Over the next week or so, the radio kept playing 1999. I tried to wrap my head around what had been done, who I was, what I was, but it seemed every few hours there was that song. But life is just a party, and parties weren’t meant 2 last. Barely two weeks into 1999, I tried to kill myself.
I never blamed Prince for what happened to me. He had been a fact of my life long before my rape, I expected him to be a part of my environment forever. But after my assault, he wasn’t the background voice of Batman, he wasn’t the spellbinding musician from my television — he was the soundtrack to my trauma. Hearing his voice made my skin clammy, made my flesh crawl, set my heart racing and blurred my vision. I had Post Traumatic Stress Disorder, and the sound of Prince’s voice was the strongest trigger in my life.
Part of recovering from trauma is confronting these triggers, learning to either judiciously avoid or incorporate the things that send you into episodes of panic or paralysis. I chose avoidance for dark, crowded places full of drunk men. But eliminating Prince from my life was harder.
It took tremendous effort, but over nearly two decades I learned to enjoy listening to a few Prince tracks without feeling nauseated or anxious. “When Doves Cry” became a karaoke staple. Each time I sing it, images from that night still flash through my mind, but now I am able to layer new thoughts on top of the frightening old ones. An Ani Difranco cover, sing-alongs in my car with my husband in the middle of the night, my own laughter in my ears. I try always to listen to Prince songs I’ve never heard as though they were by any other artist, trying to disrupt the pathways in my brain that conflate his genius with misery.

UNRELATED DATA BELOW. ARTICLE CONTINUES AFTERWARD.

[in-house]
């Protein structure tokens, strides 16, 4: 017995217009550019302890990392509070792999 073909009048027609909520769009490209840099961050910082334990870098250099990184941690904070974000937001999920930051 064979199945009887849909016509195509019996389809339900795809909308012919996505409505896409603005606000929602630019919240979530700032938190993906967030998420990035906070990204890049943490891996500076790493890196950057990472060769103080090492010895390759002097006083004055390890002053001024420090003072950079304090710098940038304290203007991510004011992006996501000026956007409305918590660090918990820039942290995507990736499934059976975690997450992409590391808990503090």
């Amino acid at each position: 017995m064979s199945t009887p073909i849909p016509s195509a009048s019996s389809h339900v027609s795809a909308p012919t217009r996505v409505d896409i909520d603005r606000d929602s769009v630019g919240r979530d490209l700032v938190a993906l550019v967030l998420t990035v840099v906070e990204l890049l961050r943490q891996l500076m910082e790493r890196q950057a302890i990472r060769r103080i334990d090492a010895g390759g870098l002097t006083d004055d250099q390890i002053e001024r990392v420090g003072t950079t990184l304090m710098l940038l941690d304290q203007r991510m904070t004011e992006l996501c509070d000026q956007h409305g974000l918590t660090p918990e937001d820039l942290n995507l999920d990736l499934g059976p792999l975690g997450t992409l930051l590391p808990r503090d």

My husband is from the Twin Cities, and makes references in a cultural way unique to residents of Minneapolis and St. Paul, where Prince reigned supreme. I learned to breathe through these stories, to think of the positive things in my life when conversation turned to His Royal Badness and the happenings at Paisley Park. But hearing Prince’s voice on the radio, hearing his name in conversation or in the media, it still sets me on edge. If I hear “1999” on the radio, it’s not enough to merely change the station — I have to turn the radio off. Every muscle in my body recoils from any sound, and my brain threatens to close in on itself. My mind says prepare 2 fight, so if I gotta die I’m gonna listen 2 my body tonight.